Wednesday, April 23, 2014

The Girl and Death: A Colleague for Zhivago

Love rarely works out for early Twentieth Century Russian doctors with a taste for lyric poetry. Sadly, Nicolai Borodinski will be no exception. Geography, corruption, and consumption will all conspire against him in Jos Stelling’s awkwardly titled The Girl and Death (trailer here), which opens this Friday in New York.

En route to medical school in Paris, Borodinski stops at a Leipzig country inn of questionable repute. Everyone seems to work for the dodgy “Count” who leads the nightly hedonism, especially the mysterious woman living in the top room. That would be Elise, the Count’s kept woman and most exclusive “working girl.” According to her procuress, Elise’s childhood was so abusive her life with the Count is considerably more pleasant in comparison. Despite the Count’s possessive jealousy, Borodinski and Elise fall madly in love, but it is not to be.

Initially, the Count’s wealth and hired thugs are sufficient to foil Borodinski, but the doctor in training keeps coming back for more. Eventually, his idealism inspires false hope in Elise, but her mounting debts and failing health will sabotage their attempt to be together. As misunderstandings compound, their great love will obviously follow the course of all Russian tragedies.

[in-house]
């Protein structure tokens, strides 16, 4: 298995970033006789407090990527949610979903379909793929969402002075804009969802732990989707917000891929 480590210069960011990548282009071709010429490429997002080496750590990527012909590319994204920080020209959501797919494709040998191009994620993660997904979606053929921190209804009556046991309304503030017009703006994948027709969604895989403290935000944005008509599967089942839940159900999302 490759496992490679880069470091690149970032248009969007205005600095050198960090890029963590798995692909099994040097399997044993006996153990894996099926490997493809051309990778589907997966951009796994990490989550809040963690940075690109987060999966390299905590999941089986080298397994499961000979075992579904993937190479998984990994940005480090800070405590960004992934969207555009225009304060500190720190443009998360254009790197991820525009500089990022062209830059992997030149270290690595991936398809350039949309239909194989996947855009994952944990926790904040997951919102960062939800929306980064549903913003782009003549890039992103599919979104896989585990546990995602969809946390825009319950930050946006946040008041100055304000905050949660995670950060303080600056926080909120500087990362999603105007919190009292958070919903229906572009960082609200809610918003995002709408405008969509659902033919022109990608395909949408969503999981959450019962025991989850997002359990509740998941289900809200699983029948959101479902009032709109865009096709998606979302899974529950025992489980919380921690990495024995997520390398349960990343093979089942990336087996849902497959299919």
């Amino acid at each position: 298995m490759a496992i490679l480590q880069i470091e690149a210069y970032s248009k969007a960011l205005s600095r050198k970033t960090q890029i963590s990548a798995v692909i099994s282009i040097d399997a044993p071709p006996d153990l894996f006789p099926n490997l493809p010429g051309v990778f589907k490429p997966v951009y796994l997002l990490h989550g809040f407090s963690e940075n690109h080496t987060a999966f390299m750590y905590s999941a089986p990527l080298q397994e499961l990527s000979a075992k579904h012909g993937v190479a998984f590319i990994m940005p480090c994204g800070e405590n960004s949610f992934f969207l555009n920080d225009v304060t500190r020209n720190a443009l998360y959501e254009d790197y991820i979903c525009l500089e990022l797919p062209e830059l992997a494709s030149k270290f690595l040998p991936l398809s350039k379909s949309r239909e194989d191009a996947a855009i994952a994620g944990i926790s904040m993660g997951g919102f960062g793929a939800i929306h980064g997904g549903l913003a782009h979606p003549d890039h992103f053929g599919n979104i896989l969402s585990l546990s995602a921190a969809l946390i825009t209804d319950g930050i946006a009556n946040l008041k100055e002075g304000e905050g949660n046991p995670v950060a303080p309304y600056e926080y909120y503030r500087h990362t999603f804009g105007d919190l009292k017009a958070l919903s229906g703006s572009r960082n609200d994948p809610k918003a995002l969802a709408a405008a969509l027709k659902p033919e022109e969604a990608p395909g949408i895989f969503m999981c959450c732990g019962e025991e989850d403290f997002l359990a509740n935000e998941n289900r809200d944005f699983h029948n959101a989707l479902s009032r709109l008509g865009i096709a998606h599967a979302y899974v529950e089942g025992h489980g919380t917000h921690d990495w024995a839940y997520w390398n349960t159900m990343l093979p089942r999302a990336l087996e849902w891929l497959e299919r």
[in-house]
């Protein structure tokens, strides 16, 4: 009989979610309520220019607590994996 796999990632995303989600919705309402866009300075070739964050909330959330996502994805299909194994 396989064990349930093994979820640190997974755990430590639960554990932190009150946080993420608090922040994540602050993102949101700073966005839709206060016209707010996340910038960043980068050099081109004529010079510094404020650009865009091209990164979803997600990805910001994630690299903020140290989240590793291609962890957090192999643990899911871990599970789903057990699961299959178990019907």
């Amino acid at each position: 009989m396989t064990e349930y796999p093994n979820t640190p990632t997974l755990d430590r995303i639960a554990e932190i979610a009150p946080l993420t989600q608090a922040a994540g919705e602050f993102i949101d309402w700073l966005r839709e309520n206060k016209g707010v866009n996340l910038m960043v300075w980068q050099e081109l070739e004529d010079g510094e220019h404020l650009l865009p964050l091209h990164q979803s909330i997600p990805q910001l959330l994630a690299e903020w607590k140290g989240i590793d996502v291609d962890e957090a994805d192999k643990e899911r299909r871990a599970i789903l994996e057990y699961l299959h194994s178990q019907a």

It is probably impossible for a film to be anymore elegiac than G&D. Although Stelling’s deliberate pace can be lulling at times, there is something intoxicating about the film’s aching romanticism. A lush period production, G&D is defined by its decadent and decaying mise-en-scène. However, when revisited in a cold post-screening light, it seems rather hard to believe a well-to-do doctor with bourgeoisie interests and a history of frequenting German brothels would weather the Stalinist era so easily (even if Leipzig was unfortunate enough to fall under Soviet domination in the GDR).

In truth, G&D is not meant to be analyzed for socio-political implications. It is all about taking in the rich visuals and the delicate classical soundtrack, largely consisting of Chopin, with a dash of Satie and Gounod thrown in (but no Für Elise—that would be too literal and too obvious). Best scene on a real screen, The Girl and Death is recommended for those who appreciate the look and feel of grand historicals when it opens this Friday (4/25) in New York and the Cinema Village.